Never split the difference

Never split the difference – Book Review

Never split the difference By Chris Voss

No matter what position you cover in your business, you have to negotiate, let’s admit it. Whether you want to improve your skills in asking as much as possible or in conceding as less as possible, this book will teach you quick fail-safe techniques that will make you achieve the desired goal.

Chris Voss shares two decades of expertise as FBI International Chief Negotiator and teaches us, with real-life examples, how much negotiation is less about making another offer and more about listening, understanding the counterpart and be prepared.

This is a book that you will hardly be able to put aside. The writing style flows, and each page is a discovery of how much answers and behaviours were expected and the next move already planned.

Chris shares an endless number of techniques and examples for their application. Some of them are:

  • Mirroring: how to repeat part of a question to influence the other to keep talking and share more information than they want;
  • Label fear: if someone calls you and says, “Look, I know you are disappointed …” That’s a beautiful technique to lower your nervousness and put you in a listening position. Your fear/emotional status has been recognised, so you don’t need to shout it anymore through the phone.
  • Accusation Audit (& silence): this goes back to preparation. Before an important negotiation, audit yourself with a colleague’s help and list every problematic question and anything that could go wrong. Be prepared to respond to any question and forecast where the discussion may lead. As the author mentions, “You fail at your highest level of preparation.”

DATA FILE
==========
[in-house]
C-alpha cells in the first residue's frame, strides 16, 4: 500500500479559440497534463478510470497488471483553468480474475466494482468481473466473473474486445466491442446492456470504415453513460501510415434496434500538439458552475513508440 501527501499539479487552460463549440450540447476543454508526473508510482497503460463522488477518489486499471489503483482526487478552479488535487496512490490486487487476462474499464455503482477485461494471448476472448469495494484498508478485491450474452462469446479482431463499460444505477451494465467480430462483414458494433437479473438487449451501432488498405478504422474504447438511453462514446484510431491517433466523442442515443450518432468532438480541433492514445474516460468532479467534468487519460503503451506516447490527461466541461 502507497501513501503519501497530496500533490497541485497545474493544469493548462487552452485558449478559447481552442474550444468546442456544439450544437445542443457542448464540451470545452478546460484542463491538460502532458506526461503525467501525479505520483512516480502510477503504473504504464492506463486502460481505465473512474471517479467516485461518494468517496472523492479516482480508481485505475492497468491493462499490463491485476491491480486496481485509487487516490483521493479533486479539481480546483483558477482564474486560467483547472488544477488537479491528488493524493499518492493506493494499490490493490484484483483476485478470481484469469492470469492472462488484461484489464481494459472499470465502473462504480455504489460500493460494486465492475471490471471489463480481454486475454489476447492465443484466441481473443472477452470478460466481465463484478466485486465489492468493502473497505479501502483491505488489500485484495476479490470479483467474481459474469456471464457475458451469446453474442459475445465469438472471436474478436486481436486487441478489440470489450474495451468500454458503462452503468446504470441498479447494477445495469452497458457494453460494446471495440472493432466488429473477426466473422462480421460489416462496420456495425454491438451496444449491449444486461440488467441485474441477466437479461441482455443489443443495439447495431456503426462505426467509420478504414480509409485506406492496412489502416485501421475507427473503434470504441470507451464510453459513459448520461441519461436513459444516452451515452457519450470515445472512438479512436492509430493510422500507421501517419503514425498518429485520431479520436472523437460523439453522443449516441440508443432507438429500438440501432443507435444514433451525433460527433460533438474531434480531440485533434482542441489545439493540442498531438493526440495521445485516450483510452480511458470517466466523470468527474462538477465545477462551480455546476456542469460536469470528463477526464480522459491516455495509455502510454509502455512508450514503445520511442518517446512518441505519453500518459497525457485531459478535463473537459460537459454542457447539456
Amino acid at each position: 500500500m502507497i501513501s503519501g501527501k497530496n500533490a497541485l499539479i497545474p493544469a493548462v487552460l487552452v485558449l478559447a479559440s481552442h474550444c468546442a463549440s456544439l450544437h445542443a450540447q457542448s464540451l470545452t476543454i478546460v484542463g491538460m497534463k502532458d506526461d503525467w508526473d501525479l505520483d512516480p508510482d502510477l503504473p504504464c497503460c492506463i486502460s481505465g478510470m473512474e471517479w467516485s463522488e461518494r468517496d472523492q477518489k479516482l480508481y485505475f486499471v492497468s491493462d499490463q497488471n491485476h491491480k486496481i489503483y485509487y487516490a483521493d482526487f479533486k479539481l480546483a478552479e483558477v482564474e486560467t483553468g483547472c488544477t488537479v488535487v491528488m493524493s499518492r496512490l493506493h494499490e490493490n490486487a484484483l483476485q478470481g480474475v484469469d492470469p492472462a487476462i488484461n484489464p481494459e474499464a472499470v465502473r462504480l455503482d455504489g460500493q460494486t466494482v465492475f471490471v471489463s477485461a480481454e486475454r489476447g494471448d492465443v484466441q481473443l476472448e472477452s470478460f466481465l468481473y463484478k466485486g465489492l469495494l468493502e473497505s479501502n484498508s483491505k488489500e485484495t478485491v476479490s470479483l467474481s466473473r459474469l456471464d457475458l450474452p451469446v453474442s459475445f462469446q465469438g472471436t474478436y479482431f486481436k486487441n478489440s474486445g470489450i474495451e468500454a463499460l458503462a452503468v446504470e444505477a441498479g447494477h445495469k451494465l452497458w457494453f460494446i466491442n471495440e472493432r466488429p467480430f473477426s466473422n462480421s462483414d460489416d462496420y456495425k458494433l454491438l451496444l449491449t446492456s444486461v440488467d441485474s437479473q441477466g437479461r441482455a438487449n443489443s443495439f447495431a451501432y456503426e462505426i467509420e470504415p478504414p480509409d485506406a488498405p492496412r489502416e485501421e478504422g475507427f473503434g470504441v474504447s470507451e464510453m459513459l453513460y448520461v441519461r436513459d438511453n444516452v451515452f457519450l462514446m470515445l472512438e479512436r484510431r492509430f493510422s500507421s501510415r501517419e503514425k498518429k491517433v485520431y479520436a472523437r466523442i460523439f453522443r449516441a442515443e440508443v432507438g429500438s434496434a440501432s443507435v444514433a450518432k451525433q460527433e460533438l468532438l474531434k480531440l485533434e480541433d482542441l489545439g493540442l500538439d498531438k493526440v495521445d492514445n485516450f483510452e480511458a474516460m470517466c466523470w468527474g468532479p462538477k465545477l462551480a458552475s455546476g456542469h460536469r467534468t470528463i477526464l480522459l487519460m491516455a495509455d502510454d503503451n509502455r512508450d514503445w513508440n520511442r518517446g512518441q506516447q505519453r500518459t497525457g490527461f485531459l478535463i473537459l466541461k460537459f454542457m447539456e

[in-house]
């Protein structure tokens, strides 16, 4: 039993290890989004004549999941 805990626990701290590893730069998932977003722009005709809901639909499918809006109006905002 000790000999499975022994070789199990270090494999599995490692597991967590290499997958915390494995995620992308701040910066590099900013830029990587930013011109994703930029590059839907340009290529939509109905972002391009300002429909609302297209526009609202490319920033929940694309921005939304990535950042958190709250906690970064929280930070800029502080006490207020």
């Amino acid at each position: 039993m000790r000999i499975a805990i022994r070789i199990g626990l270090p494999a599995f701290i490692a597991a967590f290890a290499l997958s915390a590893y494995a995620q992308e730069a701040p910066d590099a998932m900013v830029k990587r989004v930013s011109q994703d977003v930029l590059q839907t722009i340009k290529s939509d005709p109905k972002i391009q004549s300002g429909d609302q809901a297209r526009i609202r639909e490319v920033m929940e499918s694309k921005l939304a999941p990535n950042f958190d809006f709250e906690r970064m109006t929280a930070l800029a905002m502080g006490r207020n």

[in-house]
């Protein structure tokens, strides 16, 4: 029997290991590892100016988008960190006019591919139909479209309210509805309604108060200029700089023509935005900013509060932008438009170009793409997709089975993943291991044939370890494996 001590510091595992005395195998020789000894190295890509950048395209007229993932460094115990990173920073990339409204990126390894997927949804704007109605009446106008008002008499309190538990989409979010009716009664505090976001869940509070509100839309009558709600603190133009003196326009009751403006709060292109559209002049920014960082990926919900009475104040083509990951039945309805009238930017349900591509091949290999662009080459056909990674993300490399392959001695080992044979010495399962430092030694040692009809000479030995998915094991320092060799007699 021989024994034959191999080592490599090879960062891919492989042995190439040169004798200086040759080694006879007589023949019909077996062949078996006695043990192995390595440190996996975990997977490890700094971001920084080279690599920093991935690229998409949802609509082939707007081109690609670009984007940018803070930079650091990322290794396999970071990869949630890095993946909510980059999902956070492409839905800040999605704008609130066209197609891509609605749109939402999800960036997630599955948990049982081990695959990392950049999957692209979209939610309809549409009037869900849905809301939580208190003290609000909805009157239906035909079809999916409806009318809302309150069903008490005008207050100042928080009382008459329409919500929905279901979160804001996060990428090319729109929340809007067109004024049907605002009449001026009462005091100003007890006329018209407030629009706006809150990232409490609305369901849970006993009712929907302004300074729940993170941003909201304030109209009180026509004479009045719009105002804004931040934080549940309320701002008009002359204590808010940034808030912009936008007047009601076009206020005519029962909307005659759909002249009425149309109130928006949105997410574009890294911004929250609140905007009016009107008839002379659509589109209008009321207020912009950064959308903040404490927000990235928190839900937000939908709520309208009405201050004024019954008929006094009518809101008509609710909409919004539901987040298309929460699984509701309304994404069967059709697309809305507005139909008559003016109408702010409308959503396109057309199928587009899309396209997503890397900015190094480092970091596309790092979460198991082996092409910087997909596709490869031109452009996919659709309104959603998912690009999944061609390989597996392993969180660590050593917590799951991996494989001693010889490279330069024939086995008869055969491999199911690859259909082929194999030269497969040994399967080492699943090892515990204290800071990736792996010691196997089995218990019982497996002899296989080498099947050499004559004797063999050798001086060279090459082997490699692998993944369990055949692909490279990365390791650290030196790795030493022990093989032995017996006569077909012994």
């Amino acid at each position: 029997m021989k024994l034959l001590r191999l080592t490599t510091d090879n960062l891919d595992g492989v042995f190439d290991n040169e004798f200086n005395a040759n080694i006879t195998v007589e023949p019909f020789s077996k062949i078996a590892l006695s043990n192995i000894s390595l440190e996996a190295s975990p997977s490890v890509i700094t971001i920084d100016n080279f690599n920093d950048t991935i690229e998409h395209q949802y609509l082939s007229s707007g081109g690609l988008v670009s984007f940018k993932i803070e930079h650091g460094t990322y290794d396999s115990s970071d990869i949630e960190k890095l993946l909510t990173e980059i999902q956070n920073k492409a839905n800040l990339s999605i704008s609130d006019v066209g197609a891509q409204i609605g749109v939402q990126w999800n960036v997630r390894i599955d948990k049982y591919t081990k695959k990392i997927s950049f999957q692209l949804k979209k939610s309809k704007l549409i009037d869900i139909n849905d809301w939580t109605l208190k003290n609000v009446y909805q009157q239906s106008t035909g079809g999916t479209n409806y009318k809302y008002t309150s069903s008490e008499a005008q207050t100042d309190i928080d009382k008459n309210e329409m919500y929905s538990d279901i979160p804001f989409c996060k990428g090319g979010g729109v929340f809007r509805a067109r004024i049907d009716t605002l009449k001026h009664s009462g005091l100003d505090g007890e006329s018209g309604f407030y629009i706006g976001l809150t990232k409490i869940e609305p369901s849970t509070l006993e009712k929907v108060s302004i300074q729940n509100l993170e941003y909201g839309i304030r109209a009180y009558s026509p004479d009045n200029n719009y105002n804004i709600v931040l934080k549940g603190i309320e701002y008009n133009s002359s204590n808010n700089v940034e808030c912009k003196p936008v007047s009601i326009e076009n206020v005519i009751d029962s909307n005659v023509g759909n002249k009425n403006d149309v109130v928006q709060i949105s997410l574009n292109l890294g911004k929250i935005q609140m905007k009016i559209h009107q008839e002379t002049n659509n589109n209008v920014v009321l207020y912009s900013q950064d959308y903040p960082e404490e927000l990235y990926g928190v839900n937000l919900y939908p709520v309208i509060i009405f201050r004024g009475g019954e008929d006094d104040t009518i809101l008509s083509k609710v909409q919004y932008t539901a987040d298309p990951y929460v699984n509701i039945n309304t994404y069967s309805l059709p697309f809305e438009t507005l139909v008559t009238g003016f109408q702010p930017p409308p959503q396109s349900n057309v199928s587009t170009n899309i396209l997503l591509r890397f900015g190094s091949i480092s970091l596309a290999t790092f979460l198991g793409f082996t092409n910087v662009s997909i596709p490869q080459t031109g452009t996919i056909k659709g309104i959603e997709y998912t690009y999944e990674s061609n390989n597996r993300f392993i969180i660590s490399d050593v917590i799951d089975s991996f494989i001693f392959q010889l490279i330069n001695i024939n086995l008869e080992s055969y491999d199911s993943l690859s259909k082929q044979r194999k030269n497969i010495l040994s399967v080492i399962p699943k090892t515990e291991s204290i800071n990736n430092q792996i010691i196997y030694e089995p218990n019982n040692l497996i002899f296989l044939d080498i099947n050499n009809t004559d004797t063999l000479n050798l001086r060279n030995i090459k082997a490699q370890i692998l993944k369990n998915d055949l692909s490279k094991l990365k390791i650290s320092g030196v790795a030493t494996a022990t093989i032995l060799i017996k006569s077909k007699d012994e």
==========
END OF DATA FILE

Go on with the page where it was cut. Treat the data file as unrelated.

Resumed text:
If your negotiation is $ based, there are some great examples of getting to the number you want. Regardless if you are in a position of asking for more (budget for an event), or you need to reduce the game’s post (your lease is up for renewal!), if you follow the steps from the book, you are assured to be successful.

  • Anchor: anchor your opponent on a range value and never give away a rounded number. “Notice that you can’t buy anything for $2, but you can buy a million things for $ 1.99. How does a cent change anything?”
  • Show the loss on the other side: anything is better than zero, isn’t it?
  • Use calibrated questions: transform “No” into “How am I supposed to do this?”. This will shift the solution’s ownership to your opponent.

Finally, you could never start your preparation without first understanding the type of person in front of you. The Autor shares some fascinating insights on how to recognise Yes. We tend to negotiate to look for an agreement, which is usually the expectation of a yes; however, this has different meanings, such as commitment, confirmation or counterfeit. Learn how to recognise a counterfeit YES and never lose in any of your future negotiations.

Analyst, Assertive or Accommodator, which type of negotiator are you and which type will you have to deal with? An excellent analysis will help you understand your style and how it affects different kind of negotiators. A misunderstanding in behaviour can affect your strategy and sabotage your activity.

I hope you will enjoy the endless tools offered by this incredible book and will challenge yourself in using them during your negotiations. I did, and I was impressed with the results; my sequence was: emotional connection, label fear & anchor.

About the author: Chiara Lorenzetti
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